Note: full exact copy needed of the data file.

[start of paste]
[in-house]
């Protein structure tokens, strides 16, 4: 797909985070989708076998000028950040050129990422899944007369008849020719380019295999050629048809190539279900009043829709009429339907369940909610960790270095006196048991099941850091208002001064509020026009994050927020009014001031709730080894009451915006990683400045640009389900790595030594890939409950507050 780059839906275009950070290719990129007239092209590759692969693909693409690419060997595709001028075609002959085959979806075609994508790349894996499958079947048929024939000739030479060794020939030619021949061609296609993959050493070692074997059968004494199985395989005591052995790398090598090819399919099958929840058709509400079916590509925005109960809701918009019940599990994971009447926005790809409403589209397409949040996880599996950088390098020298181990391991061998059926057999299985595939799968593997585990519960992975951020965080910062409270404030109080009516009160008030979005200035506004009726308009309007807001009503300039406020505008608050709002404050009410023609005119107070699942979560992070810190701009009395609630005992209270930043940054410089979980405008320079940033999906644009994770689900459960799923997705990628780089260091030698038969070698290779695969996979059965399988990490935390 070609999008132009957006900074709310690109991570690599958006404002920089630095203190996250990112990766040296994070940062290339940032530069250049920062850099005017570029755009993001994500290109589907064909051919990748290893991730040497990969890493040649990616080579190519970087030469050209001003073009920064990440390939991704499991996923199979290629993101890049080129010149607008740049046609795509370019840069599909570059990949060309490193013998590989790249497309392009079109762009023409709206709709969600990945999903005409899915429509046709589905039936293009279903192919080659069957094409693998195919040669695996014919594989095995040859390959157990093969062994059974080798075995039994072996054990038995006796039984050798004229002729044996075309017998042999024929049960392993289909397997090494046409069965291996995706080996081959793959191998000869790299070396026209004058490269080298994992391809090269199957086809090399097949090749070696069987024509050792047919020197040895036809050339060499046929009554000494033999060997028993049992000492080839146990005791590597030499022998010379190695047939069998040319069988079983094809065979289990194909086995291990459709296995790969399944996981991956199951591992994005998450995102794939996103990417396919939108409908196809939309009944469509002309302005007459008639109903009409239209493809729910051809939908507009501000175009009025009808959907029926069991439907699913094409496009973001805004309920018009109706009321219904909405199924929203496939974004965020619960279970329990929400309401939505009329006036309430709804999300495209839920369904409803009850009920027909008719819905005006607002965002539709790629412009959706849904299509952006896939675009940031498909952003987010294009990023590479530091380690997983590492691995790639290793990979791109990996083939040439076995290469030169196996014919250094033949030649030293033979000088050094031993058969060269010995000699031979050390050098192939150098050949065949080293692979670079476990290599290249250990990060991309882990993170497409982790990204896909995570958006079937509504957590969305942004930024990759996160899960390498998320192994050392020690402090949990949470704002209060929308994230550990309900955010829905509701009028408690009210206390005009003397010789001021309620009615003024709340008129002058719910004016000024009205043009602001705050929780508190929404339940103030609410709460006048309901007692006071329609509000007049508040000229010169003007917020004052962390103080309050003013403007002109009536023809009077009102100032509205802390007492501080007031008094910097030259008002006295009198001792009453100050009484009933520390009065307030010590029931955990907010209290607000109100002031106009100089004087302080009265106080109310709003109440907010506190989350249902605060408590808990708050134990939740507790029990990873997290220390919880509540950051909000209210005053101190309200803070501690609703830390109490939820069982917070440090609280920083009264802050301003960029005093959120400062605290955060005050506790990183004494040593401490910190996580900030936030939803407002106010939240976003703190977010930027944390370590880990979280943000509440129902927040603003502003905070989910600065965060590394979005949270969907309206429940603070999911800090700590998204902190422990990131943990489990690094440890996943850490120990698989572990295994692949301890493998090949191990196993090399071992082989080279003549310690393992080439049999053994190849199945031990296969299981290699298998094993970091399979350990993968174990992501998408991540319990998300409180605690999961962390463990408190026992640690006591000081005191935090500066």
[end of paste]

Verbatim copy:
[in-house]
């Protein structure tokens, strides 16, 4: 797909985070989708076998000028950040050129990422899944007369008849020719380019295999050629048809190539279900009043829709009429339907369940909610960790270095006196048991099941850091208002001064509020026009994050927020009014001031709730080894009451915006990683400045640009389900790595030594890939409950507050 780059839906275009950070290719990129007239092209590759692969693909693409690419060997595709001028075609002959085959979806075609994508790349894996499958079947048929024939000739030479060794020939030619021949061609296609993959050493070692074997059968004494199985395989005591052995790398090598090819399919099958929840058709509400079916590509925005109960809701918009019940599990994971009447926005790809409403589209397409949040996880599996950088390098020298181990391991061998059926057999299985595939799968593997585990519960992975951020965080910062409270404030109080009516009160008030979005200035506004009726308009309007807001009503300039406020505008608050709002404050009410023609005119107070699942979560992070810190701009009395609630005992209270930043940054410089979980405008320079940033999906644009994770689900459960799923997705990628780089260091030698038969070698290779695969996979059965399988990490935390 070609999008132009957006900074709310690109991570690599958006404002920089630095203190996250990112990766040296994070940062290339940032530069250049920062850099005017570029755009993001994500290109589907064909051919990748290893991730040497990969890493040649990616080579190519970087030469050209001003073009920064990440390939991704499991996923199979290629993101890049080129010149607008740049046609795509370019840069599909570059990949060309490193013998590989790249497309392009079109762009023409709206709709969600990945999903005409899915429509046709589905039936293009279903192919080659069957094409693998195919040669695996014919594989095995040859390959157990093969062994059974080798075995039994072996054990038995006796039984050798004229002729044996075309017998042999024929049960392993289909397997090494046409069965291996995706080996081959793959191998000869790299070396026209004058490269080298994992391809090269199957086809090399097949090749070696069987024509050792047919020197040895036809050339060499046929009554000494033999060997028993049992000492080839146990005791590597030499022998010379190695047939069998040319069988079983094809065979289990194909086995291990459709296995790969399944996981991956199951591992994005998450995102794939996103990417396919939108409908196809939309009944469509002309302005007459008639109903009409239209493809729910051809939908507009501000175009009025009808959907029926069991439907699913094409496009973001805004309920018009109706009321219904909405199924929203496939974004965020619960279970329990929400309401939505009329006036309430709804999300495209839920369904409803009850009920027909008719819905005006607002965002539709790629412009959706849904299509952006896939675009940031498909952003987010294009990023590479530091380690997983590492691995790639290793990979791109990996083939040439076995290469030169196996014919250094033949030649030293033979000088050094031993058969060269010995000699031979050390050098192939150098050949065949080293692979670079476990290599290249250990990060991309882990993170497409982790990204896909995570958006079937509504957590969305942004930024990759996160899960390498998320192994050392020690402090949990949470704002209060929308994230550990309900955010829905509701009028408690009210206390005009003397010789001021309620009615003024709340008129002058719910004016000024009205043009602001705050929780508190929404339940103030609410709460006048309901007692006071329609509000007049508040000229010169003007917020004052962390103080309050003013403007002109009536023809009077009102100032509205802390007492501080007031008094910097030259008002006295009198001792009453100050009484009933520390009065307030010590029931955990907010209290607000109100002031106009100089004087302080009265106080109310709003109440907010506190989350249902605060408590808990708050134990939740507790029990990873997290220390919880509540950051909000209210005053101190309200803070501690609703830390109490939820069982917070440090609280920083009264802050301003960029005093959120400062605290955060005050506790990183004494040593401490910190996580900030936030939803407002106010939240976003703190977010930027944390370590880990979280943000509440129902927040603003502003905070989910600065965060590394979005949270969907309206429940603070999911800090700590998204902190422990990131943990489990690094440890996943850490120990698989572990295994692949301890493998090949191990196993090399071992082989080279003549310690393992080439049999053994190849199945031990296969299981290699298998094993970091399979350990993968174990992501998408991540319990998300409180605690999961962390463990408190026992640690006591000081005191935090500066």